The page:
Nelson raises the interesting question of why children seem to understand symbolic representations (for example, words, which do not resemble their referents—onomatopoeia excepted) before they understand iconic representations (for example, scale models, which do resemble their referents), even though the former relation, being arbitrary, would seem harder to comprehend. Although elsewhere she criticizes nativist explanations ("it's built in"), here she suggests that perhaps humans have a specific evolved capacity to understand symbols but must learn to interpret icons. Perhaps, but I think it's more likely that icons are challenging because, as Judy DeLoache has observed, they have a dual nature, being both representations and objects in their own right—for example, a scale model can be interpreted as a toy. This conflict creates greater demands on executive functions than words do, because words have no meaning except as representations.
Nelson stumbles a few times in the later chapters on cognitive development in preschoolers. She writes that "young children tend to remember the gist of a complex situation and lose track of details." But in fact, research based on Charles Brainerd and Valerie Reyna's fuzzy-trace theory finds exactly the opposite: Children rely more on memory for verbatim details, and adults rely more on memory for gist. For example, when asked to remember a list of words that cluster around a theme, adults are more likely to erroneously include a word that is semantically related to the words supplied, whereas children are more likely to incorrectly include a word that rhymes with a word actually presented.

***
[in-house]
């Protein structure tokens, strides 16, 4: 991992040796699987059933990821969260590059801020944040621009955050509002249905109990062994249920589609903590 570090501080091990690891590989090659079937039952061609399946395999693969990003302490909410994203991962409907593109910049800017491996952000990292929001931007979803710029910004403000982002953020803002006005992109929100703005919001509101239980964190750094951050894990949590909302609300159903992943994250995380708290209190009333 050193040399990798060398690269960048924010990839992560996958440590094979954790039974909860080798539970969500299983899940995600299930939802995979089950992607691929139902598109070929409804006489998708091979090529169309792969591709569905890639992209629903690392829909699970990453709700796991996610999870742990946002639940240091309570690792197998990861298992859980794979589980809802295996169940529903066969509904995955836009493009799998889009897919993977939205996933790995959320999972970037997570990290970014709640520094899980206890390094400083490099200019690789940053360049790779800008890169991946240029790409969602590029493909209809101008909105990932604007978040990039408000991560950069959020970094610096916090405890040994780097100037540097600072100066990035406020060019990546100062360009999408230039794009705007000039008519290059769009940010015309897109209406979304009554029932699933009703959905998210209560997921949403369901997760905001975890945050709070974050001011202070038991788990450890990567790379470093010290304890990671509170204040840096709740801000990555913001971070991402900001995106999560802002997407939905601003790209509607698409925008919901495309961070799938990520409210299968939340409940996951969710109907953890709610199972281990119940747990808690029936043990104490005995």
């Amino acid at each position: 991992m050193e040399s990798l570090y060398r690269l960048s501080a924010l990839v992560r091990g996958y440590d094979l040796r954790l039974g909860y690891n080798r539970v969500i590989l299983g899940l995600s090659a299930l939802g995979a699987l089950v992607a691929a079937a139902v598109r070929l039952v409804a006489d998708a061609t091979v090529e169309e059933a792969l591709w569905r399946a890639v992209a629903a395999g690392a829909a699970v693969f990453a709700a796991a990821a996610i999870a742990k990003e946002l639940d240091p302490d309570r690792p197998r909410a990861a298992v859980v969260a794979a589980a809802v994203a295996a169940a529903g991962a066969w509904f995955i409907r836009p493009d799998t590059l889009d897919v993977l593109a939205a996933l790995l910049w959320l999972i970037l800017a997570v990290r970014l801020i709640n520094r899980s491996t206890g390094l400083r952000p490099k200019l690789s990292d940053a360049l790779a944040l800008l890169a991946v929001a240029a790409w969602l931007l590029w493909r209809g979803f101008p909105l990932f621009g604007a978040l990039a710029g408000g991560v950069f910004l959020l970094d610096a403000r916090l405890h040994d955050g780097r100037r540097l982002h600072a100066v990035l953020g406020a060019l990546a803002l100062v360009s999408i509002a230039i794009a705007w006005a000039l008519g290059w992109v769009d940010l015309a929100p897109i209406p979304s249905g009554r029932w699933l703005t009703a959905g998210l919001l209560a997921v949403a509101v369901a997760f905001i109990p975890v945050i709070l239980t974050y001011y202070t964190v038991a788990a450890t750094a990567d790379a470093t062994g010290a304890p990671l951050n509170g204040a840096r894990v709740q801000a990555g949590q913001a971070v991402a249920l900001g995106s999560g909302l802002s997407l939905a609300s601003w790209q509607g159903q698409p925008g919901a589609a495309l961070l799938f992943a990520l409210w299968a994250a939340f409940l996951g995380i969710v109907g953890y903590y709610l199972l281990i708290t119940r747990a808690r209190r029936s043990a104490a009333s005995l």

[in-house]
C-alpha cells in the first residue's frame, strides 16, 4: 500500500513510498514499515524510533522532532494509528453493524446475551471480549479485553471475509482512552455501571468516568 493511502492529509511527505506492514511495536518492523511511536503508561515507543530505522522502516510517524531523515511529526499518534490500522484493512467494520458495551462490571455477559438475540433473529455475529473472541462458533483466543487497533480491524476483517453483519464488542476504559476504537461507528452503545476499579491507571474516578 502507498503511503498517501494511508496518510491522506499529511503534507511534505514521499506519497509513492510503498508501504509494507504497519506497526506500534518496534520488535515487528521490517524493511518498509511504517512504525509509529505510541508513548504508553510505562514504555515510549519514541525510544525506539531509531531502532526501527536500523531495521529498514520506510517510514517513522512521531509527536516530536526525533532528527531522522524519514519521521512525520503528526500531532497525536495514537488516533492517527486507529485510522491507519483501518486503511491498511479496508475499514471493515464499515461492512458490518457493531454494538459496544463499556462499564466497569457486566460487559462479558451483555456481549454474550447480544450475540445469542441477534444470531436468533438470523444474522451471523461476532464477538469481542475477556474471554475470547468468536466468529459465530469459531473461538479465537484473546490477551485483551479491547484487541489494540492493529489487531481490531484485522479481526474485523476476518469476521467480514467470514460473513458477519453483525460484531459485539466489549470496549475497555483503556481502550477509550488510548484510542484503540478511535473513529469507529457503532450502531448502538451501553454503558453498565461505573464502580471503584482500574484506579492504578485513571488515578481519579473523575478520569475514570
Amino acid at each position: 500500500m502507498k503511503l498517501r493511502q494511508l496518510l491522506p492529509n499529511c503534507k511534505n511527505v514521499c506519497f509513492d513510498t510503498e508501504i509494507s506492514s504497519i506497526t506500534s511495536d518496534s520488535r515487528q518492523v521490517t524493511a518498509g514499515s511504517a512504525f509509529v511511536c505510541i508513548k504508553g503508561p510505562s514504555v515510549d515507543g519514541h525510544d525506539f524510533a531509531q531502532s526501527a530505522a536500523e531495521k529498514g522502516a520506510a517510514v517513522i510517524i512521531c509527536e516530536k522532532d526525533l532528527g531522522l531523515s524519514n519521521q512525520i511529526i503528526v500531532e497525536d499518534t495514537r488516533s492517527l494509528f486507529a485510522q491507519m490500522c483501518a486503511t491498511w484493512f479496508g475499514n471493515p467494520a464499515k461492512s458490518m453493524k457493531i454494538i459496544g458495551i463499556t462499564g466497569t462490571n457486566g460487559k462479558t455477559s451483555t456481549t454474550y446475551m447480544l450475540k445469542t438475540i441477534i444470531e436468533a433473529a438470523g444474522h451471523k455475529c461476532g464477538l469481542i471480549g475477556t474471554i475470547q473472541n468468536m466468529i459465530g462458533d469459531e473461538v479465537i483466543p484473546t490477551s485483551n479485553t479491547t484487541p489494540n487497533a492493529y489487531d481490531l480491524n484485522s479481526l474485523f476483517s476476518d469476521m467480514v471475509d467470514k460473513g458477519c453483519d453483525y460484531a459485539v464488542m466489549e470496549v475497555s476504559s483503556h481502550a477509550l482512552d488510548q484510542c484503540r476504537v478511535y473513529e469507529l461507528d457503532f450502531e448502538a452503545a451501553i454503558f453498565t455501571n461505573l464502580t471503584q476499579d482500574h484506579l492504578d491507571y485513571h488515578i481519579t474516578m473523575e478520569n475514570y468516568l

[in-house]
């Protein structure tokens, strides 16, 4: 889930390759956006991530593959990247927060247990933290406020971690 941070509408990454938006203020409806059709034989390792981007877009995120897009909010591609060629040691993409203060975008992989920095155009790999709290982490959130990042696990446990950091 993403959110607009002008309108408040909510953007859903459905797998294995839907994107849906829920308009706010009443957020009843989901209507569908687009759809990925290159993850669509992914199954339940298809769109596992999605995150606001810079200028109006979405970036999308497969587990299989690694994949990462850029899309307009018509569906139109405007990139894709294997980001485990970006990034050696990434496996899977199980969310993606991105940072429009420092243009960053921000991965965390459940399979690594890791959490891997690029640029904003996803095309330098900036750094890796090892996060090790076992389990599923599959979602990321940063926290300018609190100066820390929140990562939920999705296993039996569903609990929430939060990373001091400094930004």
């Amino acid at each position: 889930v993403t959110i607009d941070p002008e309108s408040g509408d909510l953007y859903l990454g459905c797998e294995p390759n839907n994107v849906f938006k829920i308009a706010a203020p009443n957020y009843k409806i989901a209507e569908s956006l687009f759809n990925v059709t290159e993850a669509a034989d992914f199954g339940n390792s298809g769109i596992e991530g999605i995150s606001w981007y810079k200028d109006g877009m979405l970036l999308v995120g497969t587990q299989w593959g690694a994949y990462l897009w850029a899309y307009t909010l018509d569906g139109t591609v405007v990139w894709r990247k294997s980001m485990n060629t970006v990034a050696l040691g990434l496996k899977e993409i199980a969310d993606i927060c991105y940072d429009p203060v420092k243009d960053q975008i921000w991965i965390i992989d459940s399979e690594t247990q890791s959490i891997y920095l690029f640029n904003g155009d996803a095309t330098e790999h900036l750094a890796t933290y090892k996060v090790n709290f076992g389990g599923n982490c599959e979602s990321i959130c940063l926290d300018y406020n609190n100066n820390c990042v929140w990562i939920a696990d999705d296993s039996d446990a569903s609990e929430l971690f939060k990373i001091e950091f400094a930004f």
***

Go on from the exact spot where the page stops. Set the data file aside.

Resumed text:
Nelson criticizes research on children's theory of mind (their understanding of mental states) for overemphasizing one particular development during the preschool years: understanding of beliefs (that people can believe different things, including things that are false). But Nelson then does the same thing herself—saying, for example, that "competence in representational language is essential for entering the community of minds (and for solving theory of mind problems)." Nelson means that the maturation of representational language during the preschool years enables children to understand beliefs. However, she neglects the fact that children solve some other theory-of-mind problems much earlier. For example, 18-month-olds understand desires (that people want different things).